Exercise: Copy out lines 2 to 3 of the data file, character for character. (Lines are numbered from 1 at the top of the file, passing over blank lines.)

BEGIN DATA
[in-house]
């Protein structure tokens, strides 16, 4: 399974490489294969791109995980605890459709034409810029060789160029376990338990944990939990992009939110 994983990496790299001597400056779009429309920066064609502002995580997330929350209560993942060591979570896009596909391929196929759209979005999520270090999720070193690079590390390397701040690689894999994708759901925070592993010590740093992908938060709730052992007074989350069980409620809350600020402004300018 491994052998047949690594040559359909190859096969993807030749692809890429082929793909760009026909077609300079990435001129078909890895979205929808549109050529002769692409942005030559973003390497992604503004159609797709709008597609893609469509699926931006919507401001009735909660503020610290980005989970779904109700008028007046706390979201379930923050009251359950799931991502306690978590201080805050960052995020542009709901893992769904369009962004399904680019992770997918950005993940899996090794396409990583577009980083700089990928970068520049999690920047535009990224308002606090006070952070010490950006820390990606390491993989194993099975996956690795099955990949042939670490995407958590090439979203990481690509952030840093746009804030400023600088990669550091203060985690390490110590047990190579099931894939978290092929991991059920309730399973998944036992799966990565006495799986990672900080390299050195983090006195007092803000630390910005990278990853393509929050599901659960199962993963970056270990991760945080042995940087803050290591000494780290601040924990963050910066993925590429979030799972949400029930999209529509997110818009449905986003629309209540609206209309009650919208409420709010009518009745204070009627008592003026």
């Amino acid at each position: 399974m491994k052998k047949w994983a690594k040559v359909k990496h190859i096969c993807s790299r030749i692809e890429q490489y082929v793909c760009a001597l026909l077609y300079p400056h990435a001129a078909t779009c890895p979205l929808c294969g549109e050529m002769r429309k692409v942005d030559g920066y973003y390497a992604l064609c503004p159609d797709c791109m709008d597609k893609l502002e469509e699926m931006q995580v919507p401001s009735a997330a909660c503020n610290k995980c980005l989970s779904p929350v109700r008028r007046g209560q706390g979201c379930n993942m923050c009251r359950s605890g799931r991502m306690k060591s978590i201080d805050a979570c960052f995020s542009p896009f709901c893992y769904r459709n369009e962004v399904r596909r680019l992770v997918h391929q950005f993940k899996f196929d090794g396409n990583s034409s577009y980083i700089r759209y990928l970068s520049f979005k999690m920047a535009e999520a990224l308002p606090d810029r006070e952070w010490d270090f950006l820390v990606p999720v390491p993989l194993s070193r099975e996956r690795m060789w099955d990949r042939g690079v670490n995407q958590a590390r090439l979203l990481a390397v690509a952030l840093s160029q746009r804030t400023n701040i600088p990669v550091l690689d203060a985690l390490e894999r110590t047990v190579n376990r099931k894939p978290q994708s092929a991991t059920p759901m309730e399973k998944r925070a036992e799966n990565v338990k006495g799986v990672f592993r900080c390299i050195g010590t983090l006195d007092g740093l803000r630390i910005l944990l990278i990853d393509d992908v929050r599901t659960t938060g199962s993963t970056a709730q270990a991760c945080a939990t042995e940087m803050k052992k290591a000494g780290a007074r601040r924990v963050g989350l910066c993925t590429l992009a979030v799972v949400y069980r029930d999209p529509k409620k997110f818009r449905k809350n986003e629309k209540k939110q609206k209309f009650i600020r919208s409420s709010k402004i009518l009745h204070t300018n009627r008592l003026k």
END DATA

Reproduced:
């Protein structure tokens, strides 16, 4: 399974490489294969791109995980605890459709034409810029060789160029376990338990944990939990992009939110 994983990496790299001597400056779009429309920066064609502002995580997330929350209560993942060591979570896009596909391929196929759209979005999520270090999720070193690079590390390397701040690689894999994708759901925070592993010590740093992908938060709730052992007074989350069980409620809350600020402004300018 491994052998047949690594040559359909190859096969993807030749692809890429082929793909760009026909077609300079990435001129078909890895979205929808549109050529002769692409942005030559973003390497992604503004159609797709709008597609893609469509699926931006919507401001009735909660503020610290980005989970779904109700008028007046706390979201379930923050009251359950799931991502306690978590201080805050960052995020542009709901893992769904369009962004399904680019992770997918950005993940899996090794396409990583577009980083700089990928970068520049999690920047535009990224308002606090006070952070010490950006820390990606390491993989194993099975996956690795099955990949042939670490995407958590090439979203990481690509952030840093746009804030400023600088990669550091203060985690390490110590047990190579099931894939978290092929991991059920309730399973998944036992799966990565006495799986990672900080390299050195983090006195007092803000630390910005990278990853393509929050599901659960199962993963970056270990991760945080042995940087803050290591000494780290601040924990963050910066993925590429979030799972949400029930999209529509997110818009449905986003629309209540609206209309009650919208409420709010009518009745204070009627008592003026």
């Amino acid at each position: 399974m491994k052998k047949w994983a690594k040559v359909k990496h190859i096969c993807s790299r030749i692809e890429q490489y082929v793909c760009a001597l026909l077609y300079p400056h990435a001129a078909t779009c890895p979205l929808c294969g549109e050529m002769r429309k692409v942005d030559g920066y973003y390497a992604l064609c503004p159609d797709c791109m709008d597609k893609l502002e469509e699926m931006q995580v919507p401001s009735a997330a909660c503020n610290k995980c980005l989970s779904p929350v109700r008028r007046g209560q706390g979201c379930n993942m923050c009251r359950s605890g799931r991502m306690k060591s978590i201080d805050a979570c960052f995020s542009p896009f709901c893992y769904r459709n369009e962004v399904r596909r680019l992770v997918h391929q950005f993940k899996f196929d090794g396409n990583s034409s577009y980083i700089r759209y990928l970068s520049f979005k999690m920047a535009e999520a990224l308002p606090d810029r006070e952070w010490d270090f950006l820390v990606p999720v390491p993989l194993s070193r099975e996956r690795m060789w099955d990949r042939g690079v670490n995407q958590a590390r090439l979203l990481a390397v690509a952030l840093s160029q746009r804030t400023n701040i600088p990669v550091l690689d203060a985690l390490e894999r110590t047990v190579n376990r099931k894939p978290q994708s092929a991991t059920p759901m309730e399973k998944r925070a036992e799966n990565v338990k006495g799986v990672f592993r900080c390299i050195g010590t983090l006195d007092g740093l803000r630390i910005l944990l990278i990853d393509d992908v929050r599901t659960t938060g199962s993963t970056a709730q270990a991760c945080a939990t042995e940087m803050k052992k290591a000494g780290a007074r601040r924990v963050g989350l910066c993925t590429l992009a979030v799972v949400y069980r029930d999209p529509k409620k997110f818009r449905k809350n986003e629309k209540k939110q609206k209309f009650i600020r919208s409420s709010k402004i009518l009745h204070t300018n009627r008592l003026k």